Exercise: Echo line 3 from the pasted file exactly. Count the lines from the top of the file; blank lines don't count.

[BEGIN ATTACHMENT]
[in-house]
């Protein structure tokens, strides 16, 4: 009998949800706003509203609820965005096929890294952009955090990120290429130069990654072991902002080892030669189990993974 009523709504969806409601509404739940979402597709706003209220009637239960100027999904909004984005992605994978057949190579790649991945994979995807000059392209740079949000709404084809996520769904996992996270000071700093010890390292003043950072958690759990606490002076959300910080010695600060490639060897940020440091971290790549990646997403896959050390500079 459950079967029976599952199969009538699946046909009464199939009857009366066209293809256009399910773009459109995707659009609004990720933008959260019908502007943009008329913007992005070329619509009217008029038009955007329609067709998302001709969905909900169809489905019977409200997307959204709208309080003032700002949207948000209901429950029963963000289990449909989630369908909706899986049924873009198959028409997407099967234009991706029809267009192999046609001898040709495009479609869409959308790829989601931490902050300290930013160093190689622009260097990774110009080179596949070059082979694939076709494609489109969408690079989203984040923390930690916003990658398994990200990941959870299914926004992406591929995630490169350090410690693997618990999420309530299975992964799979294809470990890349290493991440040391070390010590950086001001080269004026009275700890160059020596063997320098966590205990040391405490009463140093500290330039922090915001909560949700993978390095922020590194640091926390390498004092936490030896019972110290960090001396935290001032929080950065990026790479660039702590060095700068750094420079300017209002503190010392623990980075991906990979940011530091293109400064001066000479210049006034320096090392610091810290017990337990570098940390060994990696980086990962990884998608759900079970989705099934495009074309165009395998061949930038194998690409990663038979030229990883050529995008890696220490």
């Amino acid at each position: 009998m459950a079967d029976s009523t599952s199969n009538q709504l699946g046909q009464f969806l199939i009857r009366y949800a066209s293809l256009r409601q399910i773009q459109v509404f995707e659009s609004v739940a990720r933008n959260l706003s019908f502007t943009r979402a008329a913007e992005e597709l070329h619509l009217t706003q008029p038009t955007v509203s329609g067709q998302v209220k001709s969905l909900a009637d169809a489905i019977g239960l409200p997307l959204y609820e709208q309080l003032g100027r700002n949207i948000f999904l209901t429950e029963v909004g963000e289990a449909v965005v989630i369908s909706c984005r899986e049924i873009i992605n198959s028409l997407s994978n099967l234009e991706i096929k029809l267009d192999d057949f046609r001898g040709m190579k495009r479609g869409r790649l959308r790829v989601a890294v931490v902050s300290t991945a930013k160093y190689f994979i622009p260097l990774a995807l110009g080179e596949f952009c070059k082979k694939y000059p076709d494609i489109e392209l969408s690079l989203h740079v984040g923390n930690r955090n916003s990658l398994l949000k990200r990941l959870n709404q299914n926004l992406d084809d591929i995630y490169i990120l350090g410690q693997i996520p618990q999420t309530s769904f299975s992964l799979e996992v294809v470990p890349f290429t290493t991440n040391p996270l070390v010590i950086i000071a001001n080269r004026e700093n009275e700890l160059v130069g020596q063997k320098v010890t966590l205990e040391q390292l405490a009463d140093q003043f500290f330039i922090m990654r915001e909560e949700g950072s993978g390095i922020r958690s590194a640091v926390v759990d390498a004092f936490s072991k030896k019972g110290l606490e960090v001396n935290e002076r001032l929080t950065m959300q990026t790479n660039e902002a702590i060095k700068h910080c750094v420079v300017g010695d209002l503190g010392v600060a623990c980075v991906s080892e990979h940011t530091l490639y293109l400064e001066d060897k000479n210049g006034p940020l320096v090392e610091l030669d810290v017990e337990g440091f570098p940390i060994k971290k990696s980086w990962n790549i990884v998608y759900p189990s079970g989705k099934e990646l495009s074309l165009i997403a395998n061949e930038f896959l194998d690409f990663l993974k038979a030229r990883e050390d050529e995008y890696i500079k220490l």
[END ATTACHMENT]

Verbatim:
């Amino acid at each position: 009998m459950a079967d029976s009523t599952s199969n009538q709504l699946g046909q009464f969806l199939i009857r009366y949800a066209s293809l256009r409601q399910i773009q459109v509404f995707e659009s609004v739940a990720r933008n959260l706003s019908f502007t943009r979402a008329a913007e992005e597709l070329h619509l009217t706003q008029p038009t955007v509203s329609g067709q998302v209220k001709s969905l909900a009637d169809a489905i019977g239960l409200p997307l959204y609820e709208q309080l003032g100027r700002n949207i948000f999904l209901t429950e029963v909004g963000e289990a449909v965005v989630i369908s909706c984005r899986e049924i873009i992605n198959s028409l997407s994978n099967l234009e991706i096929k029809l267009d192999d057949f046609r001898g040709m190579k495009r479609g869409r790649l959308r790829v989601a890294v931490v902050s300290t991945a930013k160093y190689f994979i622009p260097l990774a995807l110009g080179e596949f952009c070059k082979k694939y000059p076709d494609i489109e392209l969408s690079l989203h740079v984040g923390n930690r955090n916003s990658l398994l949000k990200r990941l959870n709404q299914n926004l992406d084809d591929i995630y490169i990120l350090g410690q693997i996520p618990q999420t309530s769904f299975s992964l799979e996992v294809v470990p890349f290429t290493t991440n040391p996270l070390v010590i950086i000071a001001n080269r004026e700093n009275e700890l160059v130069g020596q063997k320098v010890t966590l205990e040391q390292l405490a009463d140093q003043f500290f330039i922090m990654r915001e909560e949700g950072s993978g390095i922020r958690s590194a640091v926390v759990d390498a004092f936490s072991k030896k019972g110290l606490e960090v001396n935290e002076r001032l929080t950065m959300q990026t790479n660039e902002a702590i060095k700068h910080c750094v420079v300017g010695d209002l503190g010392v600060a623990c980075v991906s080892e990979h940011t530091l490639y293109l400064e001066d060897k000479n210049g006034p940020l320096v090392e610091l030669d810290v017990e337990g440091f570098p940390i060994k971290k990696s980086w990962n790549i990884v998608y759900p189990s079970g989705k099934e990646l495009s074309l165009i997403a395998n061949e930038f896959l194998d690409f990663l993974k038979a030229r990883e050390d050529e995008y890696i500079k220490l």